This story has been updated.
The House on Wednesday passed a major spending bill that includes a 1.8 percent pay raise for service members in 2014.
The fiscal 2014 Defense Appropriations Act does not include funding for a civilian pay increase next year. The bill passed 315-109.
President Obama proposed a 1 percent pay raise for military personnel in 2014, which is what the current Senate defense authorization bill recommends. If the Senate sticks with the 1 percent pay raise, then lawmakers will have to reach consensus during conference committee on the final amount to give service members. Current law mandates a 1.8 percent boost for service members for 2014; the formula for determining service members’ annual pay increase is based on the Bureau of Labor Statistics' Employment Cost Index and the growth in private-sector wages.
The House Defense spending bill also includes language halting civilian furloughs in fiscal 2014 if sequestration continues.
The two bipartisan amendments, approved late Tuesday, prohibit the department from using any budget funds to impose unpaid leave on civilian workers. One of the measures would apply to all civilian Defense workers subject to unpaid leave; the other would protect employees paid out of working capital funds.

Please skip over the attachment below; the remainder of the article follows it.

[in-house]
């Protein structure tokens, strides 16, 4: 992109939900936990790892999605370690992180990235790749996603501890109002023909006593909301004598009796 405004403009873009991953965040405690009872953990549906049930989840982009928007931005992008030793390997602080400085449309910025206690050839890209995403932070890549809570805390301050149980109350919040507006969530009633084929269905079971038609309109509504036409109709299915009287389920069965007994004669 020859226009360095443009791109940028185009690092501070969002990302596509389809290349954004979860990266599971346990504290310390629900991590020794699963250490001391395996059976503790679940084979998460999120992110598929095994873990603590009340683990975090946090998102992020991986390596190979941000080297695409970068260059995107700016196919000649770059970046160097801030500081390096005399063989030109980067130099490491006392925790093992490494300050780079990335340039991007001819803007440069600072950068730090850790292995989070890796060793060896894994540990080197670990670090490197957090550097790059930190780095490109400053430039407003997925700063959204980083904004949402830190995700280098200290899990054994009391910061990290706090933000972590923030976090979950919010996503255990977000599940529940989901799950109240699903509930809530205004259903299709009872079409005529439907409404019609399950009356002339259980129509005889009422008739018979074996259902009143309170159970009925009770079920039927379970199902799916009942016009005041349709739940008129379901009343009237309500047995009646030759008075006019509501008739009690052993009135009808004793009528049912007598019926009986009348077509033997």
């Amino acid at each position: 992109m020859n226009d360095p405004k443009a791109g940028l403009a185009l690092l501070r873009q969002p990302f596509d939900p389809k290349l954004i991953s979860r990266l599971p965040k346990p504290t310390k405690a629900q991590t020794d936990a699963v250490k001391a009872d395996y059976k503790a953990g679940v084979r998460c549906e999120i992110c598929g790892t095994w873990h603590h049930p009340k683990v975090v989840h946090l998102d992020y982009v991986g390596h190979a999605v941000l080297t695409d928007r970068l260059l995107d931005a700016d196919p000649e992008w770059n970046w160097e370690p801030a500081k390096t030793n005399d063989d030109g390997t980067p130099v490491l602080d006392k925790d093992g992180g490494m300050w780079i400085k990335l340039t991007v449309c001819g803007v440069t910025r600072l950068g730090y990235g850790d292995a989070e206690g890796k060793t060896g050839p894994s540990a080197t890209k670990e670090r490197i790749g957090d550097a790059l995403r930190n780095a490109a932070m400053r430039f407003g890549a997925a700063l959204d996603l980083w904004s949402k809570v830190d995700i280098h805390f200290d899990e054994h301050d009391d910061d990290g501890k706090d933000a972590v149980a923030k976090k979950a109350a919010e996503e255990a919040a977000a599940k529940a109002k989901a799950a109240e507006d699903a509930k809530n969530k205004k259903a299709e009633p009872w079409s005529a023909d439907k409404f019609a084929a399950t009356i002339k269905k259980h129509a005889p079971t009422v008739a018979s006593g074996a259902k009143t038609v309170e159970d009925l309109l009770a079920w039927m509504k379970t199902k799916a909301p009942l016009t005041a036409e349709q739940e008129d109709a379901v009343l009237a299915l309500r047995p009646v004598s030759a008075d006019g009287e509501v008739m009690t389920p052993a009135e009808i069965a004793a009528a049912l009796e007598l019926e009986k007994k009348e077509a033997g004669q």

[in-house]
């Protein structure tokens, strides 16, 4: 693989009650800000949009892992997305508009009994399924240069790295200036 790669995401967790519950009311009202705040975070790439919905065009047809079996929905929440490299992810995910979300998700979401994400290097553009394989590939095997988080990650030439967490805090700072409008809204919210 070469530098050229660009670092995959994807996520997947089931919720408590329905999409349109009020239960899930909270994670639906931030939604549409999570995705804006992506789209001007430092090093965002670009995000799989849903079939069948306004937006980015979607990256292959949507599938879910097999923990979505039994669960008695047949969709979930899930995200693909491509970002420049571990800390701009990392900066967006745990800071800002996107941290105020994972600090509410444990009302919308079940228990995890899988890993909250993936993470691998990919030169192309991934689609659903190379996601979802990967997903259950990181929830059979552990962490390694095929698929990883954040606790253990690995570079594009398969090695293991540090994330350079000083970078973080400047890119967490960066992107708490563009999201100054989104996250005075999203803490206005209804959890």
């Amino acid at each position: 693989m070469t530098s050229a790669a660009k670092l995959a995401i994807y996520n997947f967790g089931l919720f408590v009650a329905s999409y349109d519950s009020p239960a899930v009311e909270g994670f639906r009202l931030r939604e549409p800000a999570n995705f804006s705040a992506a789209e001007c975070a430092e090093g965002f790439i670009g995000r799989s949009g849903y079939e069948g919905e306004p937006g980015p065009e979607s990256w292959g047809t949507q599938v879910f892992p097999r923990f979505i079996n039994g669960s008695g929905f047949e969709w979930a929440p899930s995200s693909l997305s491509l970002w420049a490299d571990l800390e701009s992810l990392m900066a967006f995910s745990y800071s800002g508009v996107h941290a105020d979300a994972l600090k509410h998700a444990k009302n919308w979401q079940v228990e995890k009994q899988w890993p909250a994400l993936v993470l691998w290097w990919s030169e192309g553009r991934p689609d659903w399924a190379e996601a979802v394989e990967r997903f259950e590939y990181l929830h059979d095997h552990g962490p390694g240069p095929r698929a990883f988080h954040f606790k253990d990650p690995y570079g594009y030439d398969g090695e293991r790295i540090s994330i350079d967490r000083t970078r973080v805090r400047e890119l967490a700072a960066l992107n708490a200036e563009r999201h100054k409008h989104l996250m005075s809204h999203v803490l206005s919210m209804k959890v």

“This vote shows there is overwhelming support in the House to halt civilian defense furloughs,” said Rep. Doug Lamborn, R-Colo., who co-sponsored the measure to prohibit furloughs of all civilian Defense employees in fiscal 2014. “This amendment is a first step toward restoring sanity to the Defense budget and restoring pay to our nation's civilian defense workers.”
More than 650,000 civilian Defense employees are on furlough for 11 days through Sept. 30.
“I am pleased that the House came together to pass an amendment that protects civilian workers from needless furloughs,” said Rep. Tom Cole, R-Okla., who co-sponsored the measure that would protect 180,000 working capital fund employees from furlough beginning Oct. 1. “Working capital fund employees continue to work even during administrative furloughs like those imposed by government shutdowns after failure to pass appropriations bills. There is no reason for furlough of these workers when the funds for their services have already been set aside, as WCF employees are engaged in work funded with prior year money. As a result, commands where employees are paid through WCF monies have more than enough resources to avoid imposing any furlough days.”